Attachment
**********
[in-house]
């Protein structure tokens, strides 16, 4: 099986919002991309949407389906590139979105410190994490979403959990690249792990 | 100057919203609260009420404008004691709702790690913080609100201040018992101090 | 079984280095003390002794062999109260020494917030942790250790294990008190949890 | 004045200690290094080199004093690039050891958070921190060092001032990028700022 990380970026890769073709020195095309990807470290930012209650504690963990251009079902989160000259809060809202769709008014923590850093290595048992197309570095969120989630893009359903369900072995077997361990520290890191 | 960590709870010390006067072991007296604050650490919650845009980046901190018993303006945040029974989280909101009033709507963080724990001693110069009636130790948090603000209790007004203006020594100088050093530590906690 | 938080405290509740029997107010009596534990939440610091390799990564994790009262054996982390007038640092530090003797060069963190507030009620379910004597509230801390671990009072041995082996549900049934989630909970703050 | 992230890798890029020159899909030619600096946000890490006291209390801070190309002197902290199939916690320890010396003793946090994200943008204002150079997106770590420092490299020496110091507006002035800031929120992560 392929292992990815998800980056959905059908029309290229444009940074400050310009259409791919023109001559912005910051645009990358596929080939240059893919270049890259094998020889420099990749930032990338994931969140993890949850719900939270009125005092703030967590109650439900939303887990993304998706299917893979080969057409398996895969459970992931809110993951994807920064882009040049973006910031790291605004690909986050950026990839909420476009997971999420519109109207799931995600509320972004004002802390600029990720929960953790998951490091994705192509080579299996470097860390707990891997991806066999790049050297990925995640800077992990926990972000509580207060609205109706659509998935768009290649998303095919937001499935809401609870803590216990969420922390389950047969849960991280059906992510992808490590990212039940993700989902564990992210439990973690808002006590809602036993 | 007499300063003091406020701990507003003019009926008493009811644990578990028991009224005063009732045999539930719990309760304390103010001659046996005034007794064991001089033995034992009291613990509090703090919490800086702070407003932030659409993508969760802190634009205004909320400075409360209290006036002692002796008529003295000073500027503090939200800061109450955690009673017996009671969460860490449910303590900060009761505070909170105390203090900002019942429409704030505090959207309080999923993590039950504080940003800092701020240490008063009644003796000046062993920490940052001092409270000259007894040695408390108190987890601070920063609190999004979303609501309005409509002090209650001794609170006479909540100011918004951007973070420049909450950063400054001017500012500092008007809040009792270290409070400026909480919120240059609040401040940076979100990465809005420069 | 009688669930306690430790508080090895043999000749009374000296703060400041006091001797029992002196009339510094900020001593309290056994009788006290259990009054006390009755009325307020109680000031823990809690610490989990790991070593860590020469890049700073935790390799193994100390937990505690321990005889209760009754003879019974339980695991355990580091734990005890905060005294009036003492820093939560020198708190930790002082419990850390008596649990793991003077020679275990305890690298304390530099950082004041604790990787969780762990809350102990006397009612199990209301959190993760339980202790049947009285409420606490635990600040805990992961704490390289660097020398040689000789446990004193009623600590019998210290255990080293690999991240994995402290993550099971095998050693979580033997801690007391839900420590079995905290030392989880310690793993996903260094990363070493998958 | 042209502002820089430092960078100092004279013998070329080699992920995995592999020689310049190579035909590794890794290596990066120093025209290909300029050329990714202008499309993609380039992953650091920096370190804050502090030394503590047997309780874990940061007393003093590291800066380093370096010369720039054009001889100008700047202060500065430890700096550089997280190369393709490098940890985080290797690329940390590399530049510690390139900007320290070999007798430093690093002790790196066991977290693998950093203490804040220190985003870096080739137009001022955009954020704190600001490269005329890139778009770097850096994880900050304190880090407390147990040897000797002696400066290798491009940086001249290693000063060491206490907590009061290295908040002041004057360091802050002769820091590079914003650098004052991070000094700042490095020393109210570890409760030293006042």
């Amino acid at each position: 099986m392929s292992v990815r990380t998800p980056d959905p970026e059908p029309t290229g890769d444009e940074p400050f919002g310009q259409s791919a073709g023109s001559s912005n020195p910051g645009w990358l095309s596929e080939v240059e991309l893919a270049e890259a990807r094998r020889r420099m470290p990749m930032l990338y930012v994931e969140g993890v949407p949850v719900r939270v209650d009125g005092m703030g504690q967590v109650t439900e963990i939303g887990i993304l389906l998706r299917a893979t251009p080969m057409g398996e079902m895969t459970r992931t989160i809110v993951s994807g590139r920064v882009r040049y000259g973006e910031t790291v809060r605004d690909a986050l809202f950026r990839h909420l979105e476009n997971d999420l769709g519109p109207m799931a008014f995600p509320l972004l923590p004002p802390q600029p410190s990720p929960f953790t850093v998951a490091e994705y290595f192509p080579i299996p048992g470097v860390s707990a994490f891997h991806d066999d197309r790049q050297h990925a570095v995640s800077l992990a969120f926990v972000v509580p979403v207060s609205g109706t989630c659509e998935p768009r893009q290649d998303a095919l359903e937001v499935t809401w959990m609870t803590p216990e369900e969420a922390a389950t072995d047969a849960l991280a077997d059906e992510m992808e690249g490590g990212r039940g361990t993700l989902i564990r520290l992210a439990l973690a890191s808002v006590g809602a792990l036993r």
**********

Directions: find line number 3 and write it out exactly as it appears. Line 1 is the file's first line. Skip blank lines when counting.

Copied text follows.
């Amino acid at each position: 099986m392929s292992v990815r990380t998800p980056d959905p970026e059908p029309t290229g890769d444009e940074p400050f919002g310009q259409s791919a073709g023109s001559s912005n020195p910051g645009w990358l095309s596929e080939v240059e991309l893919a270049e890259a990807r094998r020889r420099m470290p990749m930032l990338y930012v994931e969140g993890v949407p949850v719900r939270v209650d009125g005092m703030g504690q967590v109650t439900e963990i939303g887990i993304l389906l998706r299917a893979t251009p080969m057409g398996e079902m895969t459970r992931t989160i809110v993951s994807g590139r920064v882009r040049y000259g973006e910031t790291v809060r605004d690909a986050l809202f950026r990839h909420l979105e476009n997971d999420l769709g519109p109207m799931a008014f995600p509320l972004l923590p004002p802390q600029p410190s990720p929960f953790t850093v998951a490091e994705y290595f192509p080579i299996p048992g470097v860390s707990a994490f891997h991806d066999d197309r790049q050297h990925a570095v995640s800077l992990a969120f926990v972000v509580p979403v207060s609205g109706t989630c659509e998935p768009r893009q290649d998303a095919l359903e937001v499935t809401w959990m609870t803590p216990e369900e969420a922390a389950t072995d047969a849960l991280a077997d059906e992510m992808e690249g490590g990212r039940g361990t993700l989902i564990r520290l992210a439990l973690a890191s808002v006590g809602a792990l036993r």